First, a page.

The requirements for teacher registration are a real eye opener. Code and Standards of professional practice go on continually about:

“Promoting the wellbeing of learners and protecting them from harm… Being fair and effectively managing my assumptions and personal beliefs… demonstrating a commitment to a Tiriti o Waitangi based Aotearoa New Zealand.”

The closest it gets to actually enhancing knowledge to pass on to students is:

“Select teaching approaches, resources, and learning and assessment activities based on a thorough knowledge of curriculum content, pedagogy, progressions in learning and the learners.”

You’re also required to pass a police vet and be mentally and physically capable of teaching, whatever that means, and committed to develop and practice te reo me ngā tikanga Māori.

Now, I’m of a generation that sees Māori language and culture as a strength of New Zealand, but here’s the problem:  What about maths? What about English? What about science? Is it possible that those things would be helpful too?

The education system is not going to transfer basic, foundation skills to the next generation if the requirements for teachers don’t put it front and centre for professional development.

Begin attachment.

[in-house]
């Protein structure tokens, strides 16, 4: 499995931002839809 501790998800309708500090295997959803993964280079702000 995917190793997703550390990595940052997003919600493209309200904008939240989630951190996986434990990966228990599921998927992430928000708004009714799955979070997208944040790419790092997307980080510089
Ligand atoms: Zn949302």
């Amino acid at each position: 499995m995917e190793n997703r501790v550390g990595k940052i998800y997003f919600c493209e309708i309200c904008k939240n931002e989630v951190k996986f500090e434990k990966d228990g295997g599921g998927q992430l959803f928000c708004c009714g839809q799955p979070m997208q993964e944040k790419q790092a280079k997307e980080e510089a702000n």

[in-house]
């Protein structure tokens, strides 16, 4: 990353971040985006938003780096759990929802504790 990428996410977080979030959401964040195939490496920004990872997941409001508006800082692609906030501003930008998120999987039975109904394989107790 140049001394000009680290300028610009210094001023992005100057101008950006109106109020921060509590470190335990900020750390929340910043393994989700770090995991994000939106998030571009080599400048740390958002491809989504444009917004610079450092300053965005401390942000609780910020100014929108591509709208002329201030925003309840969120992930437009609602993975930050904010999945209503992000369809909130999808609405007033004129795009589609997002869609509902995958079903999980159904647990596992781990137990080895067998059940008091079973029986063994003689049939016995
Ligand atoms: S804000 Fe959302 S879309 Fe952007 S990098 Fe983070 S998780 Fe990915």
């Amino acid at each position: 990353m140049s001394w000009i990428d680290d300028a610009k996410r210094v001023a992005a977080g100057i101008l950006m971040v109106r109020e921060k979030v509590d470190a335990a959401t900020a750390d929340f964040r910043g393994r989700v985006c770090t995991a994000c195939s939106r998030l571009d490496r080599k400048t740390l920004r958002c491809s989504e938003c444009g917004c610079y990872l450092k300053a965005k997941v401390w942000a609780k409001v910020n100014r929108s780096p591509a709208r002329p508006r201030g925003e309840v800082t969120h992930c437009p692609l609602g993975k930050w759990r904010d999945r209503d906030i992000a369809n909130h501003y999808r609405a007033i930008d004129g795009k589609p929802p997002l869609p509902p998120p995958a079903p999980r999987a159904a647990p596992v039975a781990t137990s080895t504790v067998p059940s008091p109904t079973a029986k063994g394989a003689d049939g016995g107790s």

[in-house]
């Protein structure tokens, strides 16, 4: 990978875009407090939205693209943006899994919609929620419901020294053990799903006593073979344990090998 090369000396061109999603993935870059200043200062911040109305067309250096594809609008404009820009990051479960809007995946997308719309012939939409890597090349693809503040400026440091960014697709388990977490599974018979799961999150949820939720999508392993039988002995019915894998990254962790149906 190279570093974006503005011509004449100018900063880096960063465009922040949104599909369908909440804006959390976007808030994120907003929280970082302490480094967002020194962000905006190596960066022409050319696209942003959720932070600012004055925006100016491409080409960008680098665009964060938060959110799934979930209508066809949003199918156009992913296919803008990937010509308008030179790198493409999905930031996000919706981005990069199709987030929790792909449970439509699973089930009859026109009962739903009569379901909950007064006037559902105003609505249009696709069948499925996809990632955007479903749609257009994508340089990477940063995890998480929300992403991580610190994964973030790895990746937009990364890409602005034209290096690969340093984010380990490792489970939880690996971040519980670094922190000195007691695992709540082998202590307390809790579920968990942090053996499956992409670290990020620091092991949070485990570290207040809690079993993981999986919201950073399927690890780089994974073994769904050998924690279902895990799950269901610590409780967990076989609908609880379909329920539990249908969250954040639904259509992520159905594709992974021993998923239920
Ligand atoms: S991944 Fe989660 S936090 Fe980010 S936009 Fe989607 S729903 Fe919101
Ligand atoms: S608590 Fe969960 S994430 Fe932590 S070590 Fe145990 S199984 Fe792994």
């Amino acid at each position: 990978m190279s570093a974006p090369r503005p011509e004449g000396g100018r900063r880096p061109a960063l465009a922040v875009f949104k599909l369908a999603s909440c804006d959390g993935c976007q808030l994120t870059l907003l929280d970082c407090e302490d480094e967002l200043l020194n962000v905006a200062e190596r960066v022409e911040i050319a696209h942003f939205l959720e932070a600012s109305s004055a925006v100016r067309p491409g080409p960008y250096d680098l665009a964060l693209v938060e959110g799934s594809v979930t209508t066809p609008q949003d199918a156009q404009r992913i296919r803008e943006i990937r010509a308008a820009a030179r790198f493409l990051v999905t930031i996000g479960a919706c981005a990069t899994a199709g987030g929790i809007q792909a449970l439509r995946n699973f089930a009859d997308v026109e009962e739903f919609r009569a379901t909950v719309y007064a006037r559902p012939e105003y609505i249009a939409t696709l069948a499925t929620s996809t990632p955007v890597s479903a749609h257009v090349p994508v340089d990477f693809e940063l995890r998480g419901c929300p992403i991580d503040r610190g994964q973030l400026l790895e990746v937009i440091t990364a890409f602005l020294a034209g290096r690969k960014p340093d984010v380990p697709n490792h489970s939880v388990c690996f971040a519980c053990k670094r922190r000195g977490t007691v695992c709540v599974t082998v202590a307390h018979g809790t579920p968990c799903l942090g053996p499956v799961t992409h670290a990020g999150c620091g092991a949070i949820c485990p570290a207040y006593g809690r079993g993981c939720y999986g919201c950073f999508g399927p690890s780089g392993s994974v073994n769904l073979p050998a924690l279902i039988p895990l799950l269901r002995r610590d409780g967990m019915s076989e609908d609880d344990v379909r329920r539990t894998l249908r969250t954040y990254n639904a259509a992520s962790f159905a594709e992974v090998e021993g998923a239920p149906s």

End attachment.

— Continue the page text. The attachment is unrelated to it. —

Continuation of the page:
ACT’s policy for teacher standards is simple. Alongside the requirement for being committed to develop and practise te reo me ngā tikanga Māori, teachers should be committed to developing their passion and expertise for maths, English, and science… Those things that will also determine our future.

At a minimum new primary and intermediate teachers must be proficient in mathematics to NCEA level 2. How can teachers inspire students to love numeracy if they themselves didn’t get past NCEA Level 1?

Teaching Excellence Reward Fund

Finally, some people might wonder, will increasing the requirements reduce the supply of teachers? It might. The truth is that the Government does not value teachers enough by the amounts they are paid.

What’s worse, perhaps the greatest insult is that they are all paid the same. The best teacher and the worst teacher in New Zealand are paid the same. Under union contracts, the only way for a teacher to get paid more is to serve more time.  And, I know this drives good teachers nuts, as it does parents… They too want to be accountable for doing such an important job to the best of their ability.

ACT’s solution is the Teaching Excellence Reward Fund.

It is modelled on Auckland Grammar’s Academic Endowment Fund. The fund at that school is funded by donations. The school community pitches in and the Headmaster awards good teaching with cash bonuses.

ACT says this innovation should not only be available to teachers at New Zealand’s wealthiest state school. We say every principal should have such a fund.  Every teacher should have the opportunity to earn more – much more – for a job well done.

ACT’s Alternative Budget, set aside $250 million for a new education initiative.